Slouching Towards Bethlehem

Summer is here, and this means things are moving at a different beat. Helping to set the tempo, my friend Ted who posts at Bad Education, gave me a few books to read. The one I’ve spent the most time with so far is Joan Didion’s Slouching Towards Bethlehem, a wonderful collection of essays from the mid 1960’s. At first glance her writing style seems to put less weight on the macro-argument & instead invites the reader to indulge in the subtleties and texture of the situation she is illustrating. When you observe how gently Didion weaves together (seemingly disparate) memories and situations into the narrative of her argument, there is a sense that while the subject matter she is addressing is not intended to be read as a metaphor it still hints at something more illusive… a subtext of sorts. Didion says it best herself, in her essay On Keeping a Notebook, where she reflects on the gesture of keeping a personal journal/notebook.

“I imagine, in other words, that the notebook is about other people. But of course it is not. I have no real business with what one stranger said to another at the hat-check, counter in Pavillon; in fact I suspect that the line “That’s’ my old football number” touched not my own imagination at all, but merely some memory of something once read, probably “The Eighty-Yard Run.” Nor is my concern with a woman in a dirty crepe-de-Chine wrapper in a Wilmington bar. My stake is always, of course, in the unmentioned girl in the plaid silk dress. Remember what it was to be me: that is always the point.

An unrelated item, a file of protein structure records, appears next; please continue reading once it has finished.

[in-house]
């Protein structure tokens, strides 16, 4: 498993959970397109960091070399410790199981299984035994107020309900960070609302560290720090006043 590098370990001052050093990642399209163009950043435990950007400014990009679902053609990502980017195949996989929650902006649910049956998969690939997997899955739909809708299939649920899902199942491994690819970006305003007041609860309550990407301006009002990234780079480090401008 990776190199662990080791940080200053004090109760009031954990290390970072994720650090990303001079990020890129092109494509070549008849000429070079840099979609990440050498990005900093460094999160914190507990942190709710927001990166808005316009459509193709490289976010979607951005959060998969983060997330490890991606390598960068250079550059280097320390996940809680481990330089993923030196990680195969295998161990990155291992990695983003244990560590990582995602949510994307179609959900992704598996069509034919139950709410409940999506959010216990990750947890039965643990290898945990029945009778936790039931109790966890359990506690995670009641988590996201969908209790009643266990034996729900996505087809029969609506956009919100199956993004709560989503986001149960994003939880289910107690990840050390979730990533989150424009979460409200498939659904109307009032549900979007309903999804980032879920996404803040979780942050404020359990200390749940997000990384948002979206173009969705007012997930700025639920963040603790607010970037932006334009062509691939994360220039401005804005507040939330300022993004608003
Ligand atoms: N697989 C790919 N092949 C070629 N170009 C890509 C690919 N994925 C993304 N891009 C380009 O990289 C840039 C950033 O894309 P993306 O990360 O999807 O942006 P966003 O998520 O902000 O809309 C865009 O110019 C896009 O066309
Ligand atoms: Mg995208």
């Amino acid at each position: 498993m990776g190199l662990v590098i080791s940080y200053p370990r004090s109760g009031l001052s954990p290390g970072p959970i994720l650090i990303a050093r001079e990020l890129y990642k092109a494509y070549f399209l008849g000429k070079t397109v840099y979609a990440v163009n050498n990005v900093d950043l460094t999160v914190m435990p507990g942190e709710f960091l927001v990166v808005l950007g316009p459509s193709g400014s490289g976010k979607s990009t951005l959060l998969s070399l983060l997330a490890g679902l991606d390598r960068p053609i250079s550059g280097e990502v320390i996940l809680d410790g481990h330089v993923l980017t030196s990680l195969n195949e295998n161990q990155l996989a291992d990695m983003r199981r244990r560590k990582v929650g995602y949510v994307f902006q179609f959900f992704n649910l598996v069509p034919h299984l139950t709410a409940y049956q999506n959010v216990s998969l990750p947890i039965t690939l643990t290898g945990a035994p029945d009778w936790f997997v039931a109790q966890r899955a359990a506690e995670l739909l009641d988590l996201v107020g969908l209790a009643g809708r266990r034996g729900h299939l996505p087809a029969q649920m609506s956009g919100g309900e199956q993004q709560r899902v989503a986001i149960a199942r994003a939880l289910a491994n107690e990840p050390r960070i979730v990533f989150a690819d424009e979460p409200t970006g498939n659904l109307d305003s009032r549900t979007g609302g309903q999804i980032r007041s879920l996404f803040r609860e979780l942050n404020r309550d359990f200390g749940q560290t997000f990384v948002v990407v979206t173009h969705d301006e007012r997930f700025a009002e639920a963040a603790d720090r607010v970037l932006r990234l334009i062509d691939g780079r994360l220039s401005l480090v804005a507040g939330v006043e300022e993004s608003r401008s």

It is a difficult point to admit. We are brought up in the ethic that others, any others, all others, are by definition more interesting than ourselves; taught to be diffident, just this side of self-effacing. (“You’re the least important person in the room and don’t forget it,” Jessica Mitford’s governess would hiss in her ear on the advent of any social occasion; I copied that into my notebook because it is only recently that I have been able to enter a room without hearing some such phrase in my inner ear.) Only the very young and the very old may recount their dreams at breakfast, dwell upon self, interrupt with memories of beach picnics and favorite Liberty lawn dresses and the rainbow trout in a creek near Colorado Springs. The rest of us are expected, rightly, to affect absorption in other people’s favorite dresses, other people’s trout.
And so we do. But our notebooks give us away, for however dutifully we record what we see around us, the common denominator of all we see is always, transparently, shamelessly, the implacable “I.” We are not talking here about the kind of notebook that is patently for public consumption, a structural conceit for binding together a series of graceful pensees; we are talking about something private, about bits of the mind’s string too short to use, an indiscriminate and erratic assemblage with
meaning only for its maker.”

I have kept a notebook for many years, I started as a child, but in college I began to keep one religiously. I have found that over the last couple of years my notebooks are lasting me longer and longer, I credit this to uploading more and more of my notes directly to the computer. I thinking blogging is an interesting exercise in relation to how Didion talks about the legibility of meaning. For instance while this blog is definitely more public then say my notebook is, I think its meaning (not to be mistaken with the meaning of a single post) can still only be understood by its maker… but this leads to a much longer discussion of the dynamics of authorship and readership and how the two are intimately connected.

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